Should you Move to a Rural Area?

Living in a rural area has a certain negative stigma about it. People call rural residents “rednecks” and “hillbillies” and say that those areas don’t offer the same opportunities that a major city might. Despite these claims, rural America is still going strong and still has a lot to offer residents. The peace and tranquility of rural America can be a great alternative to the bustling life of the city, and that’s just one of the many benefits of living in a rural area. Make no mistake though, living in a rural area is certainly not for everyone. So should you move to a rural area? Let’s take a look. 

Community 

Many people consider the close-knit communities of rural areas to be a major positive. In these areas, everyone knows there neighbor and everyone gets along. The same can’t usually be said about large cities. Everyone is always in a hurry to get somewhere quickly, and people spend little time forming personal connections with neighbors. In addition, people are moving all the time in big cities. Many people rent rather than buy when they live in the city, making it much easier to move to a new location. As a result, people will bounce from area to area, never staying in one place long enough to create familiarity and form connections with neighbors. If you’re looking to be part of a close community of neighbors, then moving to a rural area may be the way to go.

Lower prices

One of the best parts about moving to a rural area is the lower prices that are attached to homes and goods. Typically living in a large city is extremely expensive, and most of your income will go to paying for rent, bills, and groceries. On the other hand, the cost of living in rural areas is usually extremely low. Rural housing is much cheaper than Manhattan real estate or even Madison houses for sale. A salary of $75,000 a year may only be enough to keep you and your family living paycheck to paycheck in a large city, but the same salary may allow you to have lots of disposable income in a rural area. You would be hard-pressed to find a job in a rural setting that pays you equal to what you’re earning in a big city, but even taking a pay cut to move will likely leave you with much more disposable income then you had in the city.

Nature

One of the biggest drawbacks of city life is the lack of nature you get to experience. Sure there are parks in the city, but these pale in comparison to forests and other wild areas. There is little nature in the city, as most of the area is covered by concrete and skyscrapers. Most city residents can’t even see the stars at night due to the massive amount of light pollution in the area. In contrast, being in a rural area brings you closer to nature. There is little light pollution in rural areas, especially the extremely small ones. This makes these areas perfect for stargazing. In addition, there are plenty of wild areas around rural locations. This includes forests and swamps, allowing you to see all kinds of animals like birds, deer, and coyotes. If you love nature and want to be closer to the outdoors, then moving to a rural area is certainly something you should consider.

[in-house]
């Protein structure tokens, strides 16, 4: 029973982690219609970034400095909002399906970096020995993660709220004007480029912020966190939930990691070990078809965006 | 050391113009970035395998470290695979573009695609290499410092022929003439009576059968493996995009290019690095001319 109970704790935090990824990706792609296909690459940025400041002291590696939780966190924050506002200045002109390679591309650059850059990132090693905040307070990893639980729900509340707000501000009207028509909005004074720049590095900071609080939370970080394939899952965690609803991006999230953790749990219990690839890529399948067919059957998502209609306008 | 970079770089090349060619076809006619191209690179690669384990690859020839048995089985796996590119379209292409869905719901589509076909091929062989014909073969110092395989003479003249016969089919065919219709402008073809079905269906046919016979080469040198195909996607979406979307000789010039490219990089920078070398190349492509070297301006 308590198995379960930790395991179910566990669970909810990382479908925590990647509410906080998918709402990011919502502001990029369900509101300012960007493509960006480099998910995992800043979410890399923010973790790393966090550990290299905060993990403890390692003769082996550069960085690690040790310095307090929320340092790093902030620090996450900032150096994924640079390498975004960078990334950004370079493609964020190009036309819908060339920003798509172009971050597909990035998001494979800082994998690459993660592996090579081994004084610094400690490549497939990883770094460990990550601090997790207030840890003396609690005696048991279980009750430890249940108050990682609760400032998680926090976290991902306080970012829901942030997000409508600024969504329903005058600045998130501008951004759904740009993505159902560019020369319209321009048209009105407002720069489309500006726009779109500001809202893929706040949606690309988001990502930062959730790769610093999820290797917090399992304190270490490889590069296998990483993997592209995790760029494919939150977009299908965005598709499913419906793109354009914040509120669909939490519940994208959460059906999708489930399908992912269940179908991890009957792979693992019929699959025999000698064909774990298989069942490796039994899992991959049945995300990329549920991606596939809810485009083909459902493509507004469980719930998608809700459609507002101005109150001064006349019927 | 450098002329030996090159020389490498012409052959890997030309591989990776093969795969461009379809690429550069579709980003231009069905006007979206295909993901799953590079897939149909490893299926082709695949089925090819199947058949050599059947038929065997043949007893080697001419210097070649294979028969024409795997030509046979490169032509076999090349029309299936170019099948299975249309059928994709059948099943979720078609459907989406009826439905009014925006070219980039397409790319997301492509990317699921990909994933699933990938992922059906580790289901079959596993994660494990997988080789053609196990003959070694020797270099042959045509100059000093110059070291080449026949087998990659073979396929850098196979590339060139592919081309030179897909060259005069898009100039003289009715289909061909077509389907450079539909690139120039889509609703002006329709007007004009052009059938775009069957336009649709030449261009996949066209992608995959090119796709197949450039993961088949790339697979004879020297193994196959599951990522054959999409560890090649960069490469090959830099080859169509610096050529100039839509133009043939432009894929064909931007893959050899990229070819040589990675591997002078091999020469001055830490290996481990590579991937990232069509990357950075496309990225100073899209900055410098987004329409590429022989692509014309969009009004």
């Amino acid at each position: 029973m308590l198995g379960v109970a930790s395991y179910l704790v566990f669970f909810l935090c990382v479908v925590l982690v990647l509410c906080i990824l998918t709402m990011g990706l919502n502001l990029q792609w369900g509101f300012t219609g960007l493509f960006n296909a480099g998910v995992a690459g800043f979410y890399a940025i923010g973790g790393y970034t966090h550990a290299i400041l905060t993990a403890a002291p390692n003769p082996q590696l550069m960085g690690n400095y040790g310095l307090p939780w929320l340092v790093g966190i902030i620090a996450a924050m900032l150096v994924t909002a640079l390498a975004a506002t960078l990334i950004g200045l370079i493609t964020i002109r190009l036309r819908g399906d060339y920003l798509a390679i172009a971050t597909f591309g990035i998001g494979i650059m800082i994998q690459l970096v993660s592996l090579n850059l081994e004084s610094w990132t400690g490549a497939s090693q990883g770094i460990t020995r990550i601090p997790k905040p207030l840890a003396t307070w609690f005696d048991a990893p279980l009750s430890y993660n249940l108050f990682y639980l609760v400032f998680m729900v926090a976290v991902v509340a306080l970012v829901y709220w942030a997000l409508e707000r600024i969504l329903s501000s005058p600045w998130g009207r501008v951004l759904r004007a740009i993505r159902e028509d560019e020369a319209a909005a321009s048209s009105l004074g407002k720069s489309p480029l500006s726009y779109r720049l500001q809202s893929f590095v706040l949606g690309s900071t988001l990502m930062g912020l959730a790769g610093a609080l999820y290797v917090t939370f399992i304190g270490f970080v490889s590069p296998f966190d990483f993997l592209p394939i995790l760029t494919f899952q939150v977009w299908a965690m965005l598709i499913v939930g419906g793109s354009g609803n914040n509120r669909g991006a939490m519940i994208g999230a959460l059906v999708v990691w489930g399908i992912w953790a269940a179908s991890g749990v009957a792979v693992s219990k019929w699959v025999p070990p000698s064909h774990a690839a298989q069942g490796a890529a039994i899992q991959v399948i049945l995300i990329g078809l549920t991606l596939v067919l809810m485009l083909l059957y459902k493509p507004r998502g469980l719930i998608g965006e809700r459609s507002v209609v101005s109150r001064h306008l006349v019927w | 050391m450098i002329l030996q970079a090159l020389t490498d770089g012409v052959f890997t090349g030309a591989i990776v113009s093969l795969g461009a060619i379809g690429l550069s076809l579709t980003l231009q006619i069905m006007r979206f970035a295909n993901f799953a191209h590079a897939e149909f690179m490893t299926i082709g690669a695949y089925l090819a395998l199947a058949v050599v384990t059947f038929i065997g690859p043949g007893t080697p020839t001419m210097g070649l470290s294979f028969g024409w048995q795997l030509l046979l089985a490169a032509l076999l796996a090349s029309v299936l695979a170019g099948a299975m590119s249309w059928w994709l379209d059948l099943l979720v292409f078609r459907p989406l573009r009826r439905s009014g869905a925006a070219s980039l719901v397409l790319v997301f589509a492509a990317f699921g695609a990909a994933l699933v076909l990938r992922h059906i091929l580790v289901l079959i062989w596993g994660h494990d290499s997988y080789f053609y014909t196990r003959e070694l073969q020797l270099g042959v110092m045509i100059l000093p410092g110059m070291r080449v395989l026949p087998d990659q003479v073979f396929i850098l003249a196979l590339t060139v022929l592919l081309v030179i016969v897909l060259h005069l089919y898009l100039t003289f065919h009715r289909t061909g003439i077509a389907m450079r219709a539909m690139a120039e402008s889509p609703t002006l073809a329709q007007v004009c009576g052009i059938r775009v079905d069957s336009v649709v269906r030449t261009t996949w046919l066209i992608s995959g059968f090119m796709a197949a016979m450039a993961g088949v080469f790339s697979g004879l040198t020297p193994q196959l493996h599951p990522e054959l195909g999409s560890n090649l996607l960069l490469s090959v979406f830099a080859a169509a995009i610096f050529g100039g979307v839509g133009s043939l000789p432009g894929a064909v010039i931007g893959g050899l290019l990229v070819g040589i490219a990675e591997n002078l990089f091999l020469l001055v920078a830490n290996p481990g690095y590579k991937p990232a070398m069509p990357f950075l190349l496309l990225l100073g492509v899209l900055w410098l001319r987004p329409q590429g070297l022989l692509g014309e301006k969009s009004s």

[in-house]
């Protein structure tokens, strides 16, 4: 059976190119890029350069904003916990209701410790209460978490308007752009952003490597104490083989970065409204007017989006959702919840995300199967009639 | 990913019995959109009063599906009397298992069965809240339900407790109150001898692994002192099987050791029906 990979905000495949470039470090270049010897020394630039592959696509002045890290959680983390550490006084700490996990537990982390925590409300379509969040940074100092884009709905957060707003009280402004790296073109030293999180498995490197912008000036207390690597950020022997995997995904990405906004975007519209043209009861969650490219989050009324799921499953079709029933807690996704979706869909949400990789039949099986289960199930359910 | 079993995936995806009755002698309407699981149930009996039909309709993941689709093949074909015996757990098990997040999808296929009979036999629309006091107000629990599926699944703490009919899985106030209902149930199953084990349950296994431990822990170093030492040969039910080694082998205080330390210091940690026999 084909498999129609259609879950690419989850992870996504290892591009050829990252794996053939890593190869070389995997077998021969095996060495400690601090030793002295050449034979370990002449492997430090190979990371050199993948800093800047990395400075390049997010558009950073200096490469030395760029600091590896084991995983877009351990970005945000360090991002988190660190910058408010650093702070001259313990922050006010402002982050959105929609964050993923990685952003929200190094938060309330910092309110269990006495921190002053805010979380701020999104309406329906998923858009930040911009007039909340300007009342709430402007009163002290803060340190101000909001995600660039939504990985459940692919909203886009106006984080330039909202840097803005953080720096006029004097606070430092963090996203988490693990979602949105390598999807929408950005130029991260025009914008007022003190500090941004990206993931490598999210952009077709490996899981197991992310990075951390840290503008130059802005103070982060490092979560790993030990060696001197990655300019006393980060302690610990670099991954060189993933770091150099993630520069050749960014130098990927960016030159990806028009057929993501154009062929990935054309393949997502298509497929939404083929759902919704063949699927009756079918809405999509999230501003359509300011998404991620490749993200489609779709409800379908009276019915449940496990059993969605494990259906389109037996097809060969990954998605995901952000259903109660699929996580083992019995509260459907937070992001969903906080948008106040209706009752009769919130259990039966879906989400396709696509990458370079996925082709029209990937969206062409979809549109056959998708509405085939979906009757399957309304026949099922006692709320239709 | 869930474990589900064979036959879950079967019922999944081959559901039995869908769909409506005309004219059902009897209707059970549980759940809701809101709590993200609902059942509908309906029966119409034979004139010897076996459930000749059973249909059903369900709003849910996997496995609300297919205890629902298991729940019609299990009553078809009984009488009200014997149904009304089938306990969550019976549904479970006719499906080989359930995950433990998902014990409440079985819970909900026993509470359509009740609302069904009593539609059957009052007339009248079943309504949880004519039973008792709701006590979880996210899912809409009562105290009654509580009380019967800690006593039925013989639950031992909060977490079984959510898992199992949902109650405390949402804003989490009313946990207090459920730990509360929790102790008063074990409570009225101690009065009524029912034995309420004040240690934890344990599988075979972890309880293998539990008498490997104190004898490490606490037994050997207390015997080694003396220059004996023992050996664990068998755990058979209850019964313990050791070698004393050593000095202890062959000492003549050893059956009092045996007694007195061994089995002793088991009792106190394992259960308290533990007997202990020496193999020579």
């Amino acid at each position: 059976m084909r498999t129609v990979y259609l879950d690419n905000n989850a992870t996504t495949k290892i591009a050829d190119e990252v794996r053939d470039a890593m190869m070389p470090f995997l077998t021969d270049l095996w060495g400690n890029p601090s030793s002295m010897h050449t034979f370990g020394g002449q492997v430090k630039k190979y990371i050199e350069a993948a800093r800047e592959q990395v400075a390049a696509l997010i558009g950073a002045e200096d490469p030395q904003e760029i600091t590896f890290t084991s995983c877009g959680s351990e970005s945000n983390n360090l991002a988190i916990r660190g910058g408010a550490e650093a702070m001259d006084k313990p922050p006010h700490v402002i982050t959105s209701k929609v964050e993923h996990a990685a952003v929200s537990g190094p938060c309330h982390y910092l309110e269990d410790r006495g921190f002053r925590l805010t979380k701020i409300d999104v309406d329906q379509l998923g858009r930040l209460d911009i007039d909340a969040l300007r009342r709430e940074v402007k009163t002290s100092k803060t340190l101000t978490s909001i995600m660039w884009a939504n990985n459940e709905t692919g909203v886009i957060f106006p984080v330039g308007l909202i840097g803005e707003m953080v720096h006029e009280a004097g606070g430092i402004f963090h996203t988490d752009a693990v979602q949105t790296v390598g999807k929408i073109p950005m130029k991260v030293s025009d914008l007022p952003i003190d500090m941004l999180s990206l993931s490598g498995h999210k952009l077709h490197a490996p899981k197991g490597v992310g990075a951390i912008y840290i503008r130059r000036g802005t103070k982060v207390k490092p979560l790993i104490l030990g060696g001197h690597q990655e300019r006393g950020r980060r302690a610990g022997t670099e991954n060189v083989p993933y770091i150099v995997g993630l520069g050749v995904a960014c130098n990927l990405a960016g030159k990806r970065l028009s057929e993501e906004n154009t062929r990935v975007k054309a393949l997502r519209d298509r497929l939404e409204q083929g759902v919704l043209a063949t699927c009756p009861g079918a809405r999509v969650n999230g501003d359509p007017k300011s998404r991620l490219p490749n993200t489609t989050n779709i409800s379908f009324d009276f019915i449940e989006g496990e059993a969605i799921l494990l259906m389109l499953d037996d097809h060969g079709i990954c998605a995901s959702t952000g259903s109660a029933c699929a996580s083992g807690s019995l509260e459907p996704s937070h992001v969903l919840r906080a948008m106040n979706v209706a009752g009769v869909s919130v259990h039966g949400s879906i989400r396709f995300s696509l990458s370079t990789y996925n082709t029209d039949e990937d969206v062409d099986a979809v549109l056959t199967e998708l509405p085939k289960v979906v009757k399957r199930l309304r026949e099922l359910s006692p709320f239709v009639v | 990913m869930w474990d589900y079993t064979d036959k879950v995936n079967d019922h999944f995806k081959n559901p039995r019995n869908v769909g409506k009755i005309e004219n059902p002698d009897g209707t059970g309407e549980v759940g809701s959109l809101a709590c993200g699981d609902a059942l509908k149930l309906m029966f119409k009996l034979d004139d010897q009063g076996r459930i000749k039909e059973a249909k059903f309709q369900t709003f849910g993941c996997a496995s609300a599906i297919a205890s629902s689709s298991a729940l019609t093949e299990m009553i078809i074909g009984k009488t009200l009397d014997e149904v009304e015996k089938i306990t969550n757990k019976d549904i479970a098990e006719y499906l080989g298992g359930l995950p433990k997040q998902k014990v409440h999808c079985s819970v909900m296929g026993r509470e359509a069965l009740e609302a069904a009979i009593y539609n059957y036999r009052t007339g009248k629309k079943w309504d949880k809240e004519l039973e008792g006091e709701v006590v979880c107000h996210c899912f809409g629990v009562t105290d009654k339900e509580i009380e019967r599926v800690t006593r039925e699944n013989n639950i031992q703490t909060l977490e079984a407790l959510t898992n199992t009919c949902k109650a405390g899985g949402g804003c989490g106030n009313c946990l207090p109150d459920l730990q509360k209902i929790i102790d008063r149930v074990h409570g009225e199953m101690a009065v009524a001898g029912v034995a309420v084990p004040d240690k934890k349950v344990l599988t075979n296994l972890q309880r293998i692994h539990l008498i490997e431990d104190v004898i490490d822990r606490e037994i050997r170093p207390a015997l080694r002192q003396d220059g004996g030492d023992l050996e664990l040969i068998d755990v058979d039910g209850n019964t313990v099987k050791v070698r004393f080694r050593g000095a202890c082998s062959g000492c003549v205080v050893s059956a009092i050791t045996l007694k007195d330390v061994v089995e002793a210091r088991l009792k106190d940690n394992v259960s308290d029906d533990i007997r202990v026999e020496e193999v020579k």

Food

A massive negative of rural life is the food options that you have available to you. In the city, a wide variety of food options are present. Whatever type of food you would like to eat is simply a walk or a short drive away. This rings true whether you want Thai, Indian or French cuisine. However, things couldn’t be more different in a rural area. Rural areas usually don’t have the melting pot of residents that cities typically enjoy, meaning that restaurants are usually limited to a few certain types of food. In addition, these restaurants are few and far between, meaning your food options are severely limited when it comes to eating out. This may actually be a good thing, as it may entice you to eat out less and save money. However, if you’re someone who frequently relies on orders of Vietnamese takeout and French pastries, then you might want to stay in a more populated area. 

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